Digital inputs behave differently

it may make a difference what digital input pin is used. With a 2560 controller I observed the following:
In my project I needed to detect the zero crossings of a 230 V AC line. I used the following circuit:
With pin 21 I got a signal about 12ms high and 8 ms low.
With pin 30 I got a good signal with 10ms high and low.

I measured the signal with an oscilloscope. On pin 21 the signal was good when the 5V supply of the controller was switched off. But with 5V switched on the signal got worse as shown above.

I cannot explain the effect, but it is worth to know that digital inputs of a controller don't behave the same way.

Which pin numbers do you refer to?

If pin 21 means SCL then this pin may have a pullup resistor on board that can affect weak signals as in your case. The same effect may be found with pin 20 SDA. It has nothing to do with different pin behaviour but with externally added pullup resistors.

Why is the circuit not isolated unless you are an expert with mains voltage. "But with 5V switched on the signal got worse as shown above." Nothing shows on my system. What is your reference point for your voltage measurements and your controller. Posting a schematic, not a frizzy thing will help us help you. Be sure to show all connections especially the grounds. You stated "2560 controller". I found several things matching that description, are you talking an assembly, chip, adapter???? Post links to technical information on your hardware devices.

Forget about that circuit, your whole controller can become live if connected the wrong way around.


arduino AC zero crossing detector

There are many hits on how to do it safely.
Here is a sample;

Tom... :smiley: :+1: :coffee: :australia:

This circuit is a death trap - you should never be connecting directly to the mains live or neutral like this - either live or neutral wire can have lethal voltages on it and should be treated with equal respect.

Secondly most single resistors are not rated for mains voltages (remember during lightning strikes and other transient events you will see kilovolt level voltage spikes on the mains, leading to flashover on a low-voltage resistor, starting a fire and breaking the isolation barrier. Special high voltage resistors are used in these situations.

Thirdly Schottky diodes have excessive reverse leakage for high voltage use, so if the zener fails you'll risk thermal runaway of the Schottky and possible failure - again risking starting a fire.

Unless you understand the risks and regulations of circuitry directly connected to the mains, do not do it...

When you see mains equipment with things like a UL (Underwriters Laboratories) logo (*), it means the equipment has been thoroughly tested for many failure modes and doesn't pose a risk of electrocution or fire in those events.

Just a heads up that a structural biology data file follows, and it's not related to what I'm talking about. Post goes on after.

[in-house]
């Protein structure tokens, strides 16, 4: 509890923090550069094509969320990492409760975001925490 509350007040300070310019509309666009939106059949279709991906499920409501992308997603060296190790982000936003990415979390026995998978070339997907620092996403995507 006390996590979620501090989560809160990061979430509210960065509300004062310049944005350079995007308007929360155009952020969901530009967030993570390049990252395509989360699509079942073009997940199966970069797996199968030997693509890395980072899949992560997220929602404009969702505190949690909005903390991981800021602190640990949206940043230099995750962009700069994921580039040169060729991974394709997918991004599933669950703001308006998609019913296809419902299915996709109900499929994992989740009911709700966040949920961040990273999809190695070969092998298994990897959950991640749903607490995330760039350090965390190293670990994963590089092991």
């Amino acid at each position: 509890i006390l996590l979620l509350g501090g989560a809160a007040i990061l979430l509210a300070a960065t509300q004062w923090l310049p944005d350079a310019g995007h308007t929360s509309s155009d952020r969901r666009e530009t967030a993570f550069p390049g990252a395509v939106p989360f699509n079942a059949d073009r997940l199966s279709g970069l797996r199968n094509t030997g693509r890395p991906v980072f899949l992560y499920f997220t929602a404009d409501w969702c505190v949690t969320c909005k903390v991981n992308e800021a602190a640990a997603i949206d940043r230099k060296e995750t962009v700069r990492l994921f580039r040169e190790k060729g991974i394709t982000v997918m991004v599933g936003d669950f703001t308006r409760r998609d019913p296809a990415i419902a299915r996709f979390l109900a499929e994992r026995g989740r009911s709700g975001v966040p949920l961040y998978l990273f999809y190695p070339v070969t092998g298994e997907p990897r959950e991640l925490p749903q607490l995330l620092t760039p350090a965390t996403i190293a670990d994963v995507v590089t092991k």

Get a small (UL listed!) mains transformer and use the secondary voltage for your sensing - this is the safe and legal. Don't forget a fuse (the fourth error with that circuit BTW).

(*) cheap rubbish from China excepted - this stuff is often unsafe and to be avoided.

I think that stuff only has the CE label.


Which CE ???

Tom.. :smiley: :+1: :coffee: :australia:


Oh dear, I did not expect so many responses. I just intended to give a hint to consider what pin to select for some purpose.
The response of Dr. Diettrich that pin 21 of a Mega2560 controller has an internal pullup resistor is the explanation for my observation. The pullup resistor obviously is active even when the pin is used as a normal input pin (pinMode(21,INPUT)), i.e. not as SCL.

I know the threat to work on 230V mains and I am aware of the possible danger.

If the Zener diode fails the MCU will be the weak spot, not the Schottky diode. With 330k resistor the internal protection diodes will be probably enough to protect the pin anyway.

Not internal, the pullups are soldered on the Mega board to SCL and SDA. This applies to many other boards as well.


No you have to pinMode it to turn on the pullup resistor when you declare it an input.

pinMode(21, INPUT_PULLUP);

Tom... :smiley: :+1: :coffee: :australia:

The pullup resistors on SCL/SDA can not be deactivated in software, only by a hammer, soldering iron or the like.

Is it reallly so hard to understand that these pins have external pullups on the board? See the circuit diagrams for the various Arduino boards.

1 Like


Just measured the resistance on clone Nano, 5V to A4(SDA), 5V to A5(SCL), R > 20M Ohm.

Just measured the resistance on clone Uno, 5V to A4(SDA), 5V to A5(SCL), R > 20M Ohm.

No pullup on the PCB.

Tom.. :smiley: :+1: :coffee: :australia:

My Mega has 10k pullups on SCL and SDA.

It's likely because many (most) external modules have on board pull up resistors, for better or worse. Also, you would not want pull ups on an analog input A4, A5. I checked the UNO R3 schematic, it has no pull ups. The Mega has them, probably because it doesn't have to share I2C pins with ADC inputs.

You are right, they would interfere with analog signals on an Uno. But as the controller of interest is a 2560 there is no such restriction.

This topic was automatically closed 180 days after the last reply. New replies are no longer allowed.